To date, Backes has earned $19 million ($9 million in salary and $10 million in signing bonuses) while his cap hit to date is $18 million. The Bruins received a $1 million savings on the cap hit so the cap recapture penalty is $1 million spread over two seasons, or a cap hit of $500,000 per season.
However, if he retired after July 1st and receiving his signing bonus, he will have earned $22 million while the cap hit was $18 million, making the recapture penalty $4 million or spread over two years, a $2 million cap hit.
This is where it complicates things for fans, and the best thing I can recommend to fans that don’t want to do the math or don’t understand how it works, is to visit CapFriendly and they’ll do all the work for you. Without confusing everyone on how it works or how to calculate it, it all boils down to just a $333,333 savings for the Bruins on the cap in the first year of the buyout.
The fact of the matter is this: with the amount allowed to be buried in the AHL increasing next season to $1,050,000, the Bruins receive greater cap relief sending Backes to Providence than to buy him out. The latter would only provide relief to Jeremy Jacobs’ check book.
Stranger things have happened and one can never rule a trade out as a possibility. But usually, those involved teams that were willing to take on cap hits with lower actual dollars remaining to be paid in order to reach the cap floor. But for the 2019-2020 season, there will be few, if any, teams in a position struggling to hit that cap floor.
Sure, there are many teams with the cap space to be able to take on the cap hit, but that means the price to “dump” the salary just went up. Those teams don’t need the cap hit, but may be willing to take on part of the salary – the Bruins would have to retain- in order to get an asset back. And it better be an enticing asset or rival GMs will hang up the phone.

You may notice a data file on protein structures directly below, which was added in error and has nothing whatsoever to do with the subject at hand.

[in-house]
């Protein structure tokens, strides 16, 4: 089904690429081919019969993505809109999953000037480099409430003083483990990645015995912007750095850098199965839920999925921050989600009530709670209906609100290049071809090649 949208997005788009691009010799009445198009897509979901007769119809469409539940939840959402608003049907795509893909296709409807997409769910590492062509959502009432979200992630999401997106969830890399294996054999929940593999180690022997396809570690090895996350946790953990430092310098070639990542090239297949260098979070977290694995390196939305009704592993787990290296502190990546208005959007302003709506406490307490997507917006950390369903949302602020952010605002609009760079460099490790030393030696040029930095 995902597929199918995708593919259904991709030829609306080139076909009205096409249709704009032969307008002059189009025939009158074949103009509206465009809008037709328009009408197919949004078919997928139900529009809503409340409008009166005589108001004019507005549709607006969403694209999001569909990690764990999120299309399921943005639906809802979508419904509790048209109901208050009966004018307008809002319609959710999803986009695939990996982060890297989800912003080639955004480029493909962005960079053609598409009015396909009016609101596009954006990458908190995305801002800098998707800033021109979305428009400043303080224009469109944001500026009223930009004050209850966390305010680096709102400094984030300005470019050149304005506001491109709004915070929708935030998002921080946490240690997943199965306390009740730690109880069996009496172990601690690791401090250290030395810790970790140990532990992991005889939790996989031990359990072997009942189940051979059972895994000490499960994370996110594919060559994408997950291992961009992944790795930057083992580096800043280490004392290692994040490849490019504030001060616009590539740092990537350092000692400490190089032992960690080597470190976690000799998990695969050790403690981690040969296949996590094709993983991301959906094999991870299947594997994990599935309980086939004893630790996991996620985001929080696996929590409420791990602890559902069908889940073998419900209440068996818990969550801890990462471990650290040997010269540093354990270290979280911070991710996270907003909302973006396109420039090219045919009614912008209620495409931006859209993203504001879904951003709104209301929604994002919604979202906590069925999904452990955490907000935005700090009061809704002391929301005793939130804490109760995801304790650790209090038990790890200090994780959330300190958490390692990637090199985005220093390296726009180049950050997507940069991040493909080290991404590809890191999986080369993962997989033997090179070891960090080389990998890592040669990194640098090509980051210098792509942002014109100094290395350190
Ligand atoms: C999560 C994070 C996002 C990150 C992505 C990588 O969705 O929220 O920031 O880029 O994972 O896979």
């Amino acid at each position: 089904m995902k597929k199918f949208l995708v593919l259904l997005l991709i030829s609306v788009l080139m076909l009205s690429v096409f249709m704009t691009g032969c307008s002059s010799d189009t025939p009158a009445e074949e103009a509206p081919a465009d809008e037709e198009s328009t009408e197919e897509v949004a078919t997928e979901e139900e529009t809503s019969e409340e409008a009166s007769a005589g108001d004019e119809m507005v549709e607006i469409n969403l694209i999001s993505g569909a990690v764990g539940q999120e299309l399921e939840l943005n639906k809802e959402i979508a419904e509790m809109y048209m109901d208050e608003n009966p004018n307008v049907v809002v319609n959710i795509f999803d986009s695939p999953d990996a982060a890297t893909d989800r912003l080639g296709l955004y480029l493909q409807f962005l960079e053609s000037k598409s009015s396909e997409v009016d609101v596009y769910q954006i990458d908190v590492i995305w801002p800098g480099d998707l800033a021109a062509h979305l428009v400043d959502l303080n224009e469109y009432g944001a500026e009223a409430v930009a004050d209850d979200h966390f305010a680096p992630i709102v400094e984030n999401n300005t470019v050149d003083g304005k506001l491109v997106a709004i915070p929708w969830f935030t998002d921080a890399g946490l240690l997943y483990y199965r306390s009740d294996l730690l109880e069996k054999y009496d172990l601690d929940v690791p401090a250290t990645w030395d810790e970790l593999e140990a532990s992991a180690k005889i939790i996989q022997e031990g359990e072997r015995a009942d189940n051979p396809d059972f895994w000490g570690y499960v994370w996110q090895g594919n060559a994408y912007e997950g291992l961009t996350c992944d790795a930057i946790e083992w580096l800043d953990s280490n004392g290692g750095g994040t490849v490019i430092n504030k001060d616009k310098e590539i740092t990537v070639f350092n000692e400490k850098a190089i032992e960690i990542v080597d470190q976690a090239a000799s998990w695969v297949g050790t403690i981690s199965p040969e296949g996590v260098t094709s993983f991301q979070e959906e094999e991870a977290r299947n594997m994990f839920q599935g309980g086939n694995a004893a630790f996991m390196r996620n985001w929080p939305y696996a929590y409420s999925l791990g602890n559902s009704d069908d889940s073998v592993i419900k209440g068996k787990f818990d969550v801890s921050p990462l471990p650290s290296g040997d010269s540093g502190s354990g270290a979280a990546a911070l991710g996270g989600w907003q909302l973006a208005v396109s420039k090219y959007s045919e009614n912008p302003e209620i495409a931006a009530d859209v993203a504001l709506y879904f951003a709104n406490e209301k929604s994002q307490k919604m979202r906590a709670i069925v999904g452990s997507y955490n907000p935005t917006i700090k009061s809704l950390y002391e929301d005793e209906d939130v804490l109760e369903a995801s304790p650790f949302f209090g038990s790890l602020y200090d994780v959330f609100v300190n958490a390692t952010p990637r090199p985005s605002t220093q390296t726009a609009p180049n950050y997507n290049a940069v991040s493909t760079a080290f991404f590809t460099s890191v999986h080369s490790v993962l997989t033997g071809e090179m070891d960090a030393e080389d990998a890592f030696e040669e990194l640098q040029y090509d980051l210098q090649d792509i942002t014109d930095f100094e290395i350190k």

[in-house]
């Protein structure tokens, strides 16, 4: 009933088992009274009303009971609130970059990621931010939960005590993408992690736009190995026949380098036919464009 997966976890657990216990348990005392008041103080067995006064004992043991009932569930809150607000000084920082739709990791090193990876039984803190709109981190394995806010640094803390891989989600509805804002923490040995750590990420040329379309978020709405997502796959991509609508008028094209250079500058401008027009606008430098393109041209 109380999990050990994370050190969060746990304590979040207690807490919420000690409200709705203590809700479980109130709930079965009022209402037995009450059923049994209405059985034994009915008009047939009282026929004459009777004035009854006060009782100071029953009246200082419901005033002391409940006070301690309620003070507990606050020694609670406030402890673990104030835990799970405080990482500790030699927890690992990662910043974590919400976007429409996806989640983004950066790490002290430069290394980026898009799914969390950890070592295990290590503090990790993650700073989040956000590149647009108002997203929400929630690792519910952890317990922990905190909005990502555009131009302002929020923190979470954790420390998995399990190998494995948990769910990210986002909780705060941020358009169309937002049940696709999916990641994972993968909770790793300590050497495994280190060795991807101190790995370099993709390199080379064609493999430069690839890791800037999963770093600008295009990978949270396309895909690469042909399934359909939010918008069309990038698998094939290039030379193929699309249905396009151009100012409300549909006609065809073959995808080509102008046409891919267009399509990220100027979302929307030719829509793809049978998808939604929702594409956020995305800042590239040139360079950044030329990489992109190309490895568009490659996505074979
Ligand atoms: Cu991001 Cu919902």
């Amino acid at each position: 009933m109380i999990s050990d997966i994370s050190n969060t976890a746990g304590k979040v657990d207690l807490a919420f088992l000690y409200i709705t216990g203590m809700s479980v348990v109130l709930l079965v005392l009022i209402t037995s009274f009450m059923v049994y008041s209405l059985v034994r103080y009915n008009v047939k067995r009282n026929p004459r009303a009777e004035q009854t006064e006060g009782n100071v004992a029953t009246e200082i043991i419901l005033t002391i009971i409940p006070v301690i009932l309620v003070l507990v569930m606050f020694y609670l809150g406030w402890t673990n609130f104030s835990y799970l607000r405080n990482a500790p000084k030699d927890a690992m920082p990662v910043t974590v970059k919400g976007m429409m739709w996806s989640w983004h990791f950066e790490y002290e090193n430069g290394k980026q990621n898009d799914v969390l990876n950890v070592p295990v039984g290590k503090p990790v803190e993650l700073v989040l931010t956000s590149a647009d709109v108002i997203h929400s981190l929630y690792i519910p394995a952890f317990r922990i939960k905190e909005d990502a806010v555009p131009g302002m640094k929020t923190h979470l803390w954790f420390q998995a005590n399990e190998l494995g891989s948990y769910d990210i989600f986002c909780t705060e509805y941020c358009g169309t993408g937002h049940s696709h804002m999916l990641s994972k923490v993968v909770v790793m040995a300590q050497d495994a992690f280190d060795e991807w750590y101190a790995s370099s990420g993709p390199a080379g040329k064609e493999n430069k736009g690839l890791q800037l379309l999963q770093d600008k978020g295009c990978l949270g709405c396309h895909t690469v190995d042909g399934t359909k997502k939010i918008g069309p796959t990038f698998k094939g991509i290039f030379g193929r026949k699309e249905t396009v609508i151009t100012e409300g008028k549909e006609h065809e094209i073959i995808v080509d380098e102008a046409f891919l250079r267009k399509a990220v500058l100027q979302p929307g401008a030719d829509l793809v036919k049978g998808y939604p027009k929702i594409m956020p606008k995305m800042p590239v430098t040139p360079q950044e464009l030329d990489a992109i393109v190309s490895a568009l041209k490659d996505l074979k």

There is another alternative that hasn’t been discussed, or I haven’t seen discussed. It may cost less in terms of assets, but it’ll cost nonetheless. If the Bruins can somehow find a team willing to take another asset in order to acquire Backes (with retained salary) and then buy him out, it may be the most beneficial way in terms of cap savings.
As an example, If Backes were to be bought out the cap hit for the first year would be $5,666,667 and go down over the next 3 years. However, if the Bruins could trade him along with a pick or prospect and retain 50% of his salary/cap, the maximum allowed under the CBA, the buyout cap hit would be split equally among the two teams, or $2,833,334 per team in the first year. That’s a $3,166,666 cap savings for the Bruins in the first year.
Some may call that cap circumvention. I don’t think so especially since they are giving up an asset. I choose to call it creative thinking.
I don’t know what the Bruins or Backes will do. But I do know that the leadership and character and the influence Backes has on the young guns has some importance to it. And his teammates love him.
Sweeney now has to decide how important that is.